Let’s Talk About Shingles! (And I Don’t Mean The Ones On Your Roof!)
What are shingles?

A common childhood viral infection is the culprit of shingles in adults. Varicella-zoster (VZV) is the virus that causes chickenpox during a primary infection when we are younger. With the availability of the VZV vaccine, however, most children are getting vaccinated {at 12-15 months and again at 4-6 years} and thus never have chickenpox {the primary infection}.

As adults, Herpes zoster, or shingles, occurs due to a reactivation of VZV that has been hanging around in our bodies since we had the primary infection in our childhood. I, for example, had chickenpox at age 16 and recently developed shingles at age 45! VZV lays in wait patiently in our sensory ganglia with the potential to develop into shingles at a later time. Sensory ganglia are structures that allow the central nervous system to receive sensory information, or sensations. Because the sensory ganglia are involved, shingles can be very painful and/or have tingling and itching. These symptoms may also start before the actual rash appears. I had all three!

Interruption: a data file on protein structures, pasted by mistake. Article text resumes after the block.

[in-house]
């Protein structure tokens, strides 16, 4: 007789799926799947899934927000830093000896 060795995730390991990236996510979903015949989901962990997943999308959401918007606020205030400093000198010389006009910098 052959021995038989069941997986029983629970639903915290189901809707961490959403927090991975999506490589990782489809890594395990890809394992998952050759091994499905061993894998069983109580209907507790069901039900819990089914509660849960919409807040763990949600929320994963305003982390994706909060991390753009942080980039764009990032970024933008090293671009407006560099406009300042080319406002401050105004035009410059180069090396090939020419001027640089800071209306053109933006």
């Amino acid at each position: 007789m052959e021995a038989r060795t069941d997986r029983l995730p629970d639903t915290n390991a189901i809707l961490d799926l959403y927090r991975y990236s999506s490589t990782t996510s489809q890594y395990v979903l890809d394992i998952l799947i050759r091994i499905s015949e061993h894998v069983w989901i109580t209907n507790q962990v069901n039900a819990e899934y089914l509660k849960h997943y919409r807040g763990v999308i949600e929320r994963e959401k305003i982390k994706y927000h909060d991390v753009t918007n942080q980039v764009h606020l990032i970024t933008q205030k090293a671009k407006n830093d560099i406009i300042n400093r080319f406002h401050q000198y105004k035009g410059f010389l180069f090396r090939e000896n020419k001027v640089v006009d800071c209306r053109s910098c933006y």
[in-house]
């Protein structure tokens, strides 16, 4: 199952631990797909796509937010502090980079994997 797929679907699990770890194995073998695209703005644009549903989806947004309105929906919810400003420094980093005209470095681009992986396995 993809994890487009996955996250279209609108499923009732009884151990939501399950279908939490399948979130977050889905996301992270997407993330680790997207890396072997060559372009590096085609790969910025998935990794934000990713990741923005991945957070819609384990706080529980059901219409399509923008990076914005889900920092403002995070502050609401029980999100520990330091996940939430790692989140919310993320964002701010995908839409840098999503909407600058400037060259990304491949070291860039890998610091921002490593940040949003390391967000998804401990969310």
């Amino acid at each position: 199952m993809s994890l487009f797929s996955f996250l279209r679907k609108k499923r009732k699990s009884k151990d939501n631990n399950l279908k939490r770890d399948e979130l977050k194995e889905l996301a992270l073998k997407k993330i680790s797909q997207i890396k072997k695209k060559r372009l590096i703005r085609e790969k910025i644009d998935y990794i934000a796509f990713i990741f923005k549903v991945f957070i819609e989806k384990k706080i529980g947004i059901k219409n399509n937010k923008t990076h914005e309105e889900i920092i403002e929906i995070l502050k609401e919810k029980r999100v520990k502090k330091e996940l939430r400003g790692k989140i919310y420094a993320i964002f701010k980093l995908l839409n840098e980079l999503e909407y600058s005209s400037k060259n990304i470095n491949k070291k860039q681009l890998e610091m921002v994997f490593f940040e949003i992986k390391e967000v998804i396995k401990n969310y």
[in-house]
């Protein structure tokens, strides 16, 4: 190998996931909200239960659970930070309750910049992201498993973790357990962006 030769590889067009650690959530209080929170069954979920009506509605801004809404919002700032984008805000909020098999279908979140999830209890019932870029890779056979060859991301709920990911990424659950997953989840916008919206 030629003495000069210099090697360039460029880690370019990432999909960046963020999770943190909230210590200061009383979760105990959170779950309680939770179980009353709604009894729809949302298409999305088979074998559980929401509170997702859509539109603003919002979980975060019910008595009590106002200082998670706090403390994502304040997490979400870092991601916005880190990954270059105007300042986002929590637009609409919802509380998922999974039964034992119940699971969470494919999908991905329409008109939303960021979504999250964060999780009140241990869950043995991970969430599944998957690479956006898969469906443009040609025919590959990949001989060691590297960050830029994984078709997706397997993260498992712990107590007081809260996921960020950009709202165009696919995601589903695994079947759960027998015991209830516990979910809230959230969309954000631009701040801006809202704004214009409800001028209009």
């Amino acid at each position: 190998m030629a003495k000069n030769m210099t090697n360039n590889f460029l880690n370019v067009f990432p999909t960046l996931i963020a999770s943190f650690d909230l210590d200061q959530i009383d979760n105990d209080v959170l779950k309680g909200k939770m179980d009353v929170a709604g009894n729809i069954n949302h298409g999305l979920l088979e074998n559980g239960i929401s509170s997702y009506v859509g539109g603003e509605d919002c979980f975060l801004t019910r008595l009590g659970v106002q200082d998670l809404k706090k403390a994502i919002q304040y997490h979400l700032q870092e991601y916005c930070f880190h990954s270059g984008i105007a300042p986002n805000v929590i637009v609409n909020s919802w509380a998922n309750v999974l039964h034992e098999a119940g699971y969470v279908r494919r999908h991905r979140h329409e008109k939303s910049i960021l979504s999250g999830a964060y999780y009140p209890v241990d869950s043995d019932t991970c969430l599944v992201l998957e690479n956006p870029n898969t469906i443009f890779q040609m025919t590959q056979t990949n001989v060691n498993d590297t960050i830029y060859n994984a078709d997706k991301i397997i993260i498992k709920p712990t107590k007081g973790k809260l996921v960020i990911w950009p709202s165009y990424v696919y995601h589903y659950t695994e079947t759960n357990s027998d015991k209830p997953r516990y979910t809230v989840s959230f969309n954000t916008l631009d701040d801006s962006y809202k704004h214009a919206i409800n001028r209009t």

Shingles are small, blister-like lesions in a rash-type pattern that occur only one side of the body {on the right or left side of the body and do not cross the midline of the body} along a dermatome. {Click here for more information on dermatomes and here for examples of the shingles rash}. Mine were on the right side of my body along dermatome C5 near my collar bone. The dermatomes involving the chest, abdomen and back are the most commonly affected areas. Symptoms of headache, fever, nausea and fatigue {i.e. flu-like symptoms} may also occur, but are not as common as the rash and pain. The rash typically lasts from 2-6 weeks; mine lasted about three weeks.

Who is more likely to get shingles?

To read the rest of the article written for Houston Moms Blog by Dr. Shannon M. Clark click here!